When the cell is just normal it only contains chromatin, which is the unwound version of a chromosome. The DNA will then replicate during the middle part of interphase, and after this the chromosomes will form. There are now two sets of DNA present, so when the cell divides, one set will go to one cell, and one set will go to the other cell.

After cell division the chromosomes disappear, and chromatin is present once more. Therefore the chromosome spends little time as just a single chromatid.

Hope that makes sense
Chromatin is a mix of DNA and proteins in any structure - not just when it's messy and unreplicated. Both free, unreplicated DNA during interphase and the replicated chromosomes of metaphase are both made of chromatin. The large DNA structures, even when unreplicated and unwound in a messy chaotic fashion, are still called chromosomes. They're just not the familiar metaphase chromosomes that you'd see on a karyogram. You can think of chromosomes being made of chromatin, if you like.

OP, the difference between a chromatid and chromosome is really just weird terminology. You start off with an unduplicated chromosome. Once this chromosome replicates, you end up with a duplicated chromosome made up of two sister chromatids. When you pull the chromatids apart, you've got two unduplicated chromosomes again. These unduplicated chromosomes are identical to the two sister chromatids - they're just no longer joined together at a centromere so we don't call them chromatids any more!

The word chromosome refers to a single DNA/protein structure. In replication, the DNA is copied, but they're still just one big structure (due to the connection at the centromere). Hence why call it one chromosome (with two chromatids) rather than 2 joined chromosomes.
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Tillybop
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(Original post by Hype en Ecosse)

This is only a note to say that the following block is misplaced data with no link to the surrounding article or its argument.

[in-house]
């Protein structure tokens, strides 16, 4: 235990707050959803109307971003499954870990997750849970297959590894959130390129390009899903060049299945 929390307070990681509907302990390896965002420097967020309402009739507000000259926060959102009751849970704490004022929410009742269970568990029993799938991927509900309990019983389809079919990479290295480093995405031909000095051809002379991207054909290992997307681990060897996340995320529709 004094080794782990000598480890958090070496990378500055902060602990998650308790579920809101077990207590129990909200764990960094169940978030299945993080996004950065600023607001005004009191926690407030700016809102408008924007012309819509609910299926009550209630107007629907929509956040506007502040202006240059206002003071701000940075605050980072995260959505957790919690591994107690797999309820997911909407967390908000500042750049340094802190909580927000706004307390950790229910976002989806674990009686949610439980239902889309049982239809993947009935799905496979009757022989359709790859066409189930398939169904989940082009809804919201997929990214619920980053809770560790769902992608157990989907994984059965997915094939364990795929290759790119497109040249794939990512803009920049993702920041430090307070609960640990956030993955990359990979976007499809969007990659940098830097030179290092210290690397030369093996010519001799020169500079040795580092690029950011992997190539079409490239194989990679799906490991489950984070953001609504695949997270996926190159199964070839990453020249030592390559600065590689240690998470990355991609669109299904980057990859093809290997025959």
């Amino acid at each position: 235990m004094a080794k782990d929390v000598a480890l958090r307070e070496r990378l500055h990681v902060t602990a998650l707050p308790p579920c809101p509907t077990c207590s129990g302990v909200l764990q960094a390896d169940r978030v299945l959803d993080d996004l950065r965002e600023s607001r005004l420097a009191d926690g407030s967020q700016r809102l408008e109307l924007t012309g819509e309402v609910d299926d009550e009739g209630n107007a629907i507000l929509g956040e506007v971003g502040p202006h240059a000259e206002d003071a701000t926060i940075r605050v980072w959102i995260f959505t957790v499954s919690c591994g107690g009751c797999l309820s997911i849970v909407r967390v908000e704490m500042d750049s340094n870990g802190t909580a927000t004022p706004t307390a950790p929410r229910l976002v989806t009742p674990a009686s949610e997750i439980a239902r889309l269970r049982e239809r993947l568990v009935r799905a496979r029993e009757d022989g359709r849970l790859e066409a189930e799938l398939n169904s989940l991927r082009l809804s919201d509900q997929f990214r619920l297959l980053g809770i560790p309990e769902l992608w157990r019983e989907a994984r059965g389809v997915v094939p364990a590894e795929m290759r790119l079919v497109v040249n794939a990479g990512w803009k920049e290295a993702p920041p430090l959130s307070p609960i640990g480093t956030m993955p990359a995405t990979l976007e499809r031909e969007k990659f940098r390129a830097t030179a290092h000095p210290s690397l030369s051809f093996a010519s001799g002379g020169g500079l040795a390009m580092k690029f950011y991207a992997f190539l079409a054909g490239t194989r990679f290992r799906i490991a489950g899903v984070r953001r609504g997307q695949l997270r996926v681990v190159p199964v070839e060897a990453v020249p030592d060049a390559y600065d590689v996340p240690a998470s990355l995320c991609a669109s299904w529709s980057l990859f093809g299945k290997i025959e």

Chromatin is a mix of DNA and proteins in any structure - not just when it's messy and unreplicated. Both free, unreplicated DNA during interphase and the replicated chromosomes of metaphase are both made of chromatin. The large DNA structures, even when unreplicated and unwound in a messy chaotic fashion, are still called chromosomes. They're just not the familiar metaphase chromosomes that you'd see on a karyogram. You can think of chromosomes being made of chromatin, if you like.

OP, the difference between a chromatid and chromosome is really just weird terminology. You start off with an unduplicated chromosome. Once this chromosome replicates, you end up with a duplicated chromosome made up of two sister chromatids. When you pull the chromatids apart, you've got two unduplicated chromosomes again. These unduplicated chromosomes are identical to the two sister chromatids - they're just no longer joined together at a centromere so we don't call them chromatids any more!

The word chromosome refers to a single DNA/protein structure. In replication, the DNA is copied, but they're still just one big structure (due to the connection at the centromere). Hence why call it one chromosome (with two chromatids) rather than 2 joined chromosomes.
Ah right thanks